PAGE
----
Perhaps you’ve been asked to write a review of a book or a work of art. Or perhaps you’ve been asked to write about a proposed change in law or an event in history. Or you might have been asked to write about the ethics of a philosophy such as vegetarianism. All of these topics invite you to have an opinion and to make a critical analysis in support of that opinion.
A critical analysis usually contains:
A clear presentation of your own point of view on your topic
An evaluation of the arguments and evidence relevant to your topic
An acknowledgement of the limitations of your own presented evidence and arguments
Step 1: Critical Reading & Extracting of Content
Regardless of whether your topic is a book or a philosophical position, all subjects contain a main theme or idea. An accurate identification of this central theme will allow you to better position your own ideas and findings.
Of course, if you are going to challenge any existing theories, topics, or points of view it’s best that you read, fully understand, and digest the content of subject matter experts. In this case, skimming their works won’t be enough as you’ll miss out on important details and end up writing an obviously shallow and misrepresented analysis. (Trust us, instructors can almost always tell how closely you’ve read something because they themselves are experts in their subjects!).
Step 2: Processing Your Ideas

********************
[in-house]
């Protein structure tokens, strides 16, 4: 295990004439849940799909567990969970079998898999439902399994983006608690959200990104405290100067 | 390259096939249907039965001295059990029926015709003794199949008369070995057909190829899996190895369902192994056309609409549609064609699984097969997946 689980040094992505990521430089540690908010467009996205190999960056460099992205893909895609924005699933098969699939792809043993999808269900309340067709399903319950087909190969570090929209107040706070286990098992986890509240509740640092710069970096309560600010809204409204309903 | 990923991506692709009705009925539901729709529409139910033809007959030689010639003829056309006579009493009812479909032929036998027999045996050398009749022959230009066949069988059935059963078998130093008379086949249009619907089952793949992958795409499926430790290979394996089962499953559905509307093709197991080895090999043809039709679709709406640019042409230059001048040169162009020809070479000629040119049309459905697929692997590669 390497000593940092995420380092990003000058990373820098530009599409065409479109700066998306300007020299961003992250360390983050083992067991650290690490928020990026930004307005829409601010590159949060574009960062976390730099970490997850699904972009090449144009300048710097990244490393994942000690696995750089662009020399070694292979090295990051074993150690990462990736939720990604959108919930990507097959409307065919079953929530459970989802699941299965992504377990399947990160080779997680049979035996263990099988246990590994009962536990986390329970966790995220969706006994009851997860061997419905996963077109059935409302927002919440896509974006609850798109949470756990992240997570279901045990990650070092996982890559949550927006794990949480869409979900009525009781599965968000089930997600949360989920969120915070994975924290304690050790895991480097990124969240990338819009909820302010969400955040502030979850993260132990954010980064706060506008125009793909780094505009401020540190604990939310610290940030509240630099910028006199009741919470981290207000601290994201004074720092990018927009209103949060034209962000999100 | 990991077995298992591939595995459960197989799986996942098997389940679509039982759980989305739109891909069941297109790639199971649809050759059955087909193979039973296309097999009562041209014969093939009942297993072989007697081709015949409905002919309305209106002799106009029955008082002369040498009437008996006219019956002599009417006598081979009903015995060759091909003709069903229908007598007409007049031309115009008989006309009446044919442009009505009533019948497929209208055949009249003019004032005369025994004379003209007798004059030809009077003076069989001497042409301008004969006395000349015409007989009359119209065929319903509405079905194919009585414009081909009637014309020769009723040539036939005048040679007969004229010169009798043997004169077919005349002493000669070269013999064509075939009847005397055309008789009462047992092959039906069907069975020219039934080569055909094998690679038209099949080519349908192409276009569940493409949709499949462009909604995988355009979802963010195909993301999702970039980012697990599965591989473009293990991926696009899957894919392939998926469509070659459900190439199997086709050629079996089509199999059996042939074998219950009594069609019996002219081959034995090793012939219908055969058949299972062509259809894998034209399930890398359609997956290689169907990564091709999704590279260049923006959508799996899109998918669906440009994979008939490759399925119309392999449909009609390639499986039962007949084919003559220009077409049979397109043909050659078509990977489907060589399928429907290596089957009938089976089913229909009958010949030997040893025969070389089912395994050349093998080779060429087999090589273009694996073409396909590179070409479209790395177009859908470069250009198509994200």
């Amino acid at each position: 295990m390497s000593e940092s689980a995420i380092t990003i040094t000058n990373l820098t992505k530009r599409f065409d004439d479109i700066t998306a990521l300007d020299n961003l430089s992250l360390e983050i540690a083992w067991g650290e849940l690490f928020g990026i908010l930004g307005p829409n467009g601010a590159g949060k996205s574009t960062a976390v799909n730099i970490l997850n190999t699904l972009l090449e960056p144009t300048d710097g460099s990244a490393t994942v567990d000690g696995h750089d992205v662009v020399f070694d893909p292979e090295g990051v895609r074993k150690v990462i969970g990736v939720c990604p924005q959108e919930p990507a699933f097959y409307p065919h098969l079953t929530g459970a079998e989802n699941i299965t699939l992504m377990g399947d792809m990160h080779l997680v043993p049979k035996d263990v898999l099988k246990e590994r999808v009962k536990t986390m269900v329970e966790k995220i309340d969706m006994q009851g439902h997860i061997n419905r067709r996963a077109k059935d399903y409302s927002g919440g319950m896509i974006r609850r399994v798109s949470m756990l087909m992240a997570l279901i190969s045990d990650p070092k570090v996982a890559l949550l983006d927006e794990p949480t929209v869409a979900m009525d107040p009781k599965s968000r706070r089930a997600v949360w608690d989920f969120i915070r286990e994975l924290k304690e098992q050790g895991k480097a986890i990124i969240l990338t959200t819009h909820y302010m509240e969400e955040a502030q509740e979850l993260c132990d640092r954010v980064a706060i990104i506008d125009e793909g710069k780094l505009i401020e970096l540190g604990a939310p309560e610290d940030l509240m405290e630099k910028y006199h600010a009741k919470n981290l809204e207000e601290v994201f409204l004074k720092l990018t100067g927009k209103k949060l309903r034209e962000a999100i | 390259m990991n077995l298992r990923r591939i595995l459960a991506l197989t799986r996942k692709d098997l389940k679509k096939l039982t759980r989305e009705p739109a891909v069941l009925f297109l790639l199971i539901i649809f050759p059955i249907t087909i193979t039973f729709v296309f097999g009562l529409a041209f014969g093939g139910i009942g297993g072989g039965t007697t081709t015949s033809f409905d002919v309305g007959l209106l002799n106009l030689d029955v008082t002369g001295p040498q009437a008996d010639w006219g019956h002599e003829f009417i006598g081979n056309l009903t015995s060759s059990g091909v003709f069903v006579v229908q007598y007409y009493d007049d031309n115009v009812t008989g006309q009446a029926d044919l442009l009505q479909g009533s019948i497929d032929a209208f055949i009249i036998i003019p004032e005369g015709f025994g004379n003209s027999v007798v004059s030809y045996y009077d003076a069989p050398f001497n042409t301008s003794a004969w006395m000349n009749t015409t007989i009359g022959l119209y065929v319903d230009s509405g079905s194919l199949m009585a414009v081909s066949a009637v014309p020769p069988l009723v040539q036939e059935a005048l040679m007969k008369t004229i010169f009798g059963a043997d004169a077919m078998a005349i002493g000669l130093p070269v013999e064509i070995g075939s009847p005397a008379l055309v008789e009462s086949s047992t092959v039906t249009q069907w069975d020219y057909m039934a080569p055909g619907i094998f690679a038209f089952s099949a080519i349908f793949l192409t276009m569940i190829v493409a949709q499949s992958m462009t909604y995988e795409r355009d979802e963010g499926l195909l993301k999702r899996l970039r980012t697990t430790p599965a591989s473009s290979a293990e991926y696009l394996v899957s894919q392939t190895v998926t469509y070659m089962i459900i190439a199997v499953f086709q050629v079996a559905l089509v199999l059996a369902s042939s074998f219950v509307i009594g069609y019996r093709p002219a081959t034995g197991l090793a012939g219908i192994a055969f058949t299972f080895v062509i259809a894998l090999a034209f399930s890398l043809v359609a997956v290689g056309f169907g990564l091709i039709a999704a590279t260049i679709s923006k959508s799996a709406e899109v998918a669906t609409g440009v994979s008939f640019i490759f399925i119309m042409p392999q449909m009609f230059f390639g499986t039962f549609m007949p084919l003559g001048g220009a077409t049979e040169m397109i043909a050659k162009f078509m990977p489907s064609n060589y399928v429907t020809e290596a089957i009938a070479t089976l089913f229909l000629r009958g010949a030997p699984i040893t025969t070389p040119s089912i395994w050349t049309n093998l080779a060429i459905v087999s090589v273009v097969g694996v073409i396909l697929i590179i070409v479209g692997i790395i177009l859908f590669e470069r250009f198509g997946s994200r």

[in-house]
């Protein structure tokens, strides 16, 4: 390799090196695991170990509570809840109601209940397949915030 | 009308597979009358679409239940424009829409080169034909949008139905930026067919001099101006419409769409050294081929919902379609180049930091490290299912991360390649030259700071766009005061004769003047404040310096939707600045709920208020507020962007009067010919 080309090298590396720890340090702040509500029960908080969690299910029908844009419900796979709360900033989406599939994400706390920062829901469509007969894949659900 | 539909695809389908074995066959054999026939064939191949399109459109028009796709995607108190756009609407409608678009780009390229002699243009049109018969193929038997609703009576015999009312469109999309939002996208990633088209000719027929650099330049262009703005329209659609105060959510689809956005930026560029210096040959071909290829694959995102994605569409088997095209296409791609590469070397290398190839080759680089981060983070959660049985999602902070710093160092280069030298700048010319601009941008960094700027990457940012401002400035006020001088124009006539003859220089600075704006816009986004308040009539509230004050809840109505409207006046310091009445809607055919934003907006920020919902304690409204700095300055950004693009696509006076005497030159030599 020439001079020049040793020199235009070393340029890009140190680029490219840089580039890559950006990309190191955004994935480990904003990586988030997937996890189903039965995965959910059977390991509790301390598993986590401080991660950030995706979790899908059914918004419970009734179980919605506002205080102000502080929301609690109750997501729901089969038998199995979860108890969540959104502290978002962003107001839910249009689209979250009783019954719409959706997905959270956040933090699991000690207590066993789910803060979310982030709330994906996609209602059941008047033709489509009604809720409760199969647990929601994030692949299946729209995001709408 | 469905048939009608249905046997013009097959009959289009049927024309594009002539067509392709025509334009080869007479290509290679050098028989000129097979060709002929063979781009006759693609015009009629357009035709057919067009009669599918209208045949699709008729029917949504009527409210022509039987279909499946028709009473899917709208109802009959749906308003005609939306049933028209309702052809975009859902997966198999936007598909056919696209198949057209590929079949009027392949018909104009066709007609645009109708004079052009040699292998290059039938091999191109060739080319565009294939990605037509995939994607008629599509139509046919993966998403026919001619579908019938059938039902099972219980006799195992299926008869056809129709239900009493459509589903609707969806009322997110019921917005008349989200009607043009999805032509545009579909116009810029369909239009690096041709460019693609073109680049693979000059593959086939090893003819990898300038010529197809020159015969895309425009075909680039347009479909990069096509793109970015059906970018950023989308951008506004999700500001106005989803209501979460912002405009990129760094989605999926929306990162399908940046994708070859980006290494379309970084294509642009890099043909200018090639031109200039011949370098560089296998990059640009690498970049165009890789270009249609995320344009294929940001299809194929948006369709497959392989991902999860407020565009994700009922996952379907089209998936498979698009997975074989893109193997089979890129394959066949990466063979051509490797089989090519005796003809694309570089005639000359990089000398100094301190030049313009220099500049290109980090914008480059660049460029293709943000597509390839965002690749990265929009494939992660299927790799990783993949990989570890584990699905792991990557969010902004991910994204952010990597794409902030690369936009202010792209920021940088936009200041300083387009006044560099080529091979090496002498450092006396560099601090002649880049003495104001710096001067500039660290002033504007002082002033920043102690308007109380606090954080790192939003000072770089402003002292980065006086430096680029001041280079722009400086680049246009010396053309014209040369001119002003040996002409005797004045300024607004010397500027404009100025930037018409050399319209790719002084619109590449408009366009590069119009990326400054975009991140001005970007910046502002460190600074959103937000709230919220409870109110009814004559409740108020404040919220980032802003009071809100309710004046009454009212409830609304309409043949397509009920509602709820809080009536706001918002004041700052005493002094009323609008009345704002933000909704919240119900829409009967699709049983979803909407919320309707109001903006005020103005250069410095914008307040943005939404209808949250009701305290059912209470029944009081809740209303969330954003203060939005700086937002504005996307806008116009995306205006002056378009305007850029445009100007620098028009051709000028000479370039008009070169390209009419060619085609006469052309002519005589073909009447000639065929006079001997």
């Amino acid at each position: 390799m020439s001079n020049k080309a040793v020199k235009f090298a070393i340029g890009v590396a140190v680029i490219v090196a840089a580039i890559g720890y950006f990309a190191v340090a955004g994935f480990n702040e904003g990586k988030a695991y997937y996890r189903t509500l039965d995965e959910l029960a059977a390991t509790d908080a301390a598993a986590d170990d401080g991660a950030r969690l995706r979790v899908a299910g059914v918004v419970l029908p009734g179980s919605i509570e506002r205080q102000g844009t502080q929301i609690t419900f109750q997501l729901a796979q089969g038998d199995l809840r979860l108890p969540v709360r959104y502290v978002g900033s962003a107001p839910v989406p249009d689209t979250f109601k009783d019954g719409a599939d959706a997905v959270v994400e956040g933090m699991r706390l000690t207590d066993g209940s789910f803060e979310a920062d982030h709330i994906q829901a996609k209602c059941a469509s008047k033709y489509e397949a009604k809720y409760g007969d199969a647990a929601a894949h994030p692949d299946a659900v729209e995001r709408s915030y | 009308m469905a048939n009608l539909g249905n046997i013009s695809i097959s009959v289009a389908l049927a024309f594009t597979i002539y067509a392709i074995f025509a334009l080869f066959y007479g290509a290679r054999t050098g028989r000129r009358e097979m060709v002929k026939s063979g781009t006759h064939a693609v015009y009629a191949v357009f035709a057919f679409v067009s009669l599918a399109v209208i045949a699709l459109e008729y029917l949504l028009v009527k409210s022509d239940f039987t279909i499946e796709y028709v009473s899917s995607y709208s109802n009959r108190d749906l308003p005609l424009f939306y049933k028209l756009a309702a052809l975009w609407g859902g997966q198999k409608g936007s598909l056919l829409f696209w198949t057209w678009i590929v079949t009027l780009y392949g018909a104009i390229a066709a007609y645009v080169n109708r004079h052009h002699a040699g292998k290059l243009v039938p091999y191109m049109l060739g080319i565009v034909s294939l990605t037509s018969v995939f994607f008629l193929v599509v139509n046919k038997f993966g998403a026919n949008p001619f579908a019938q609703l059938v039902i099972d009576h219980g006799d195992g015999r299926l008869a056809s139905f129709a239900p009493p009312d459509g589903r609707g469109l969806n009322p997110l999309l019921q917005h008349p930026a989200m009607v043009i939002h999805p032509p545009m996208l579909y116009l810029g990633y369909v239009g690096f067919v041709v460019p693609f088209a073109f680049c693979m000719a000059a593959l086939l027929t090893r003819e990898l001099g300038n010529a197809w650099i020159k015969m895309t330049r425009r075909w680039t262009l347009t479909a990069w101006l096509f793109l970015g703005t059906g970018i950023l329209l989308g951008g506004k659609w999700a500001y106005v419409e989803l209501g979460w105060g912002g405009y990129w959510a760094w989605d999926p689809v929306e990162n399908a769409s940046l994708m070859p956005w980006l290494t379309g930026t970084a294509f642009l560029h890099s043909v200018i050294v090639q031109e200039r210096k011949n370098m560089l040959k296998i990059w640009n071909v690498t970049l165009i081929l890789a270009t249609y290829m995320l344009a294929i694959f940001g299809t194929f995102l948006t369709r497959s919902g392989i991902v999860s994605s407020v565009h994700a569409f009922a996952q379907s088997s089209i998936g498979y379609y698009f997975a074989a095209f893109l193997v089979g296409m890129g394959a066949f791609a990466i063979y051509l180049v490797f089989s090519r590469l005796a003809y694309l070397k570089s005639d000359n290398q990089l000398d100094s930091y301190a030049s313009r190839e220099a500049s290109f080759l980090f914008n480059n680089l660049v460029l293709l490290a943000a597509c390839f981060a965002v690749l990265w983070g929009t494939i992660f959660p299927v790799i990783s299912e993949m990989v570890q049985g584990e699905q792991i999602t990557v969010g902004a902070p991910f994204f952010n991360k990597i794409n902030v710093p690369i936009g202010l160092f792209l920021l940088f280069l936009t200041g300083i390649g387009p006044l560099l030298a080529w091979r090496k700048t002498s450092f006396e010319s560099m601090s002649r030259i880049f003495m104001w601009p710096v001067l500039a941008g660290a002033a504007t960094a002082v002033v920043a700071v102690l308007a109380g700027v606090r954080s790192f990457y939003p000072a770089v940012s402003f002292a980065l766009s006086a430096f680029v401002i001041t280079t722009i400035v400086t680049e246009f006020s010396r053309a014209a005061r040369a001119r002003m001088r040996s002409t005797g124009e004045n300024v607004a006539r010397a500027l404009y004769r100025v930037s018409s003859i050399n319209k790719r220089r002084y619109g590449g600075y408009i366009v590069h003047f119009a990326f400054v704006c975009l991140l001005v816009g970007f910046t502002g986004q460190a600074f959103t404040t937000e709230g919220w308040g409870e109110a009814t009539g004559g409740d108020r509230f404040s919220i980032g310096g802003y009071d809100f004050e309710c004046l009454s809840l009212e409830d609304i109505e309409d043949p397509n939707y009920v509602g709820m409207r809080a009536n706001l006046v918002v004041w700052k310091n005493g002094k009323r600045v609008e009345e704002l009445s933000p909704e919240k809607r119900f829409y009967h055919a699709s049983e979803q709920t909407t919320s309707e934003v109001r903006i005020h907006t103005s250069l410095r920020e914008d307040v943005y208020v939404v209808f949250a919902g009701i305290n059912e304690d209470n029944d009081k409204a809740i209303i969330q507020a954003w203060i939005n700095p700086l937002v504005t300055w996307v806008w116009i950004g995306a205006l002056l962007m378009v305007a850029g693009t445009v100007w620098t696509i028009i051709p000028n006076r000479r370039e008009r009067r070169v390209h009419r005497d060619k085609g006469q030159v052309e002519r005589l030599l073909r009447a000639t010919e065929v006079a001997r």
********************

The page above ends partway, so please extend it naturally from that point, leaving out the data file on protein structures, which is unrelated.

Once you’ve clearly understood what someone is trying to convey in a piece of work or even through a body of works, you can start deciding which parts of the main message you would like to focus on. You’ll probably have noticed there was an idea in the works that either resonated with you or you thought was really contrary to your beliefs and understanding of the topic. This is a good place to start your analysis.
Once you’ve identified an aspect of the idea you want to examine, you’ll need to start brainstorming all the reasons you have for supporting or rejecting the idea.
The next step is validating your arguments with research. Consider researching alternative opinions, reviews, and beliefs floating around the idea you’re tackling in your essay. Also, consider the following questions:
What is the significance of your findings?
What are the limitations to your arguments?
What are the consequences of your stated conclusions?
What are the suggestions for future research?
Step 3: Editing & Organising the Analysis
Structure is always important in any essay: it needs to have a clear and logical flow in arguments from the introduction to the conclusion. (To understand better why good essay structure is important, read our cofounder’s blog.)
If your essay is arguing in support of a particular point of view, you have two possible ways of presenting your ideas. The first is to state your point of view outright and then paragraph by paragraph explain your reasons for thinking this way. By the end of your essay, you need to have convinced your readers that there is no other way to consider your topic.
The second way of structuring your essay is less straightforward. You begin by describing the topic. Then you discuss all of the arguments that have been made that are opposite to your point of view. Working paragraph by paragraph you should explain the flaws in each of those arguments. This should lead you logically to the superiority of your own point of view or opinion.
Whichever approach you take, it is vital that you take into account opposing points of view or arguments. Otherwise, you risk not convincing your reader that your position is valid.
Useful samples and examples: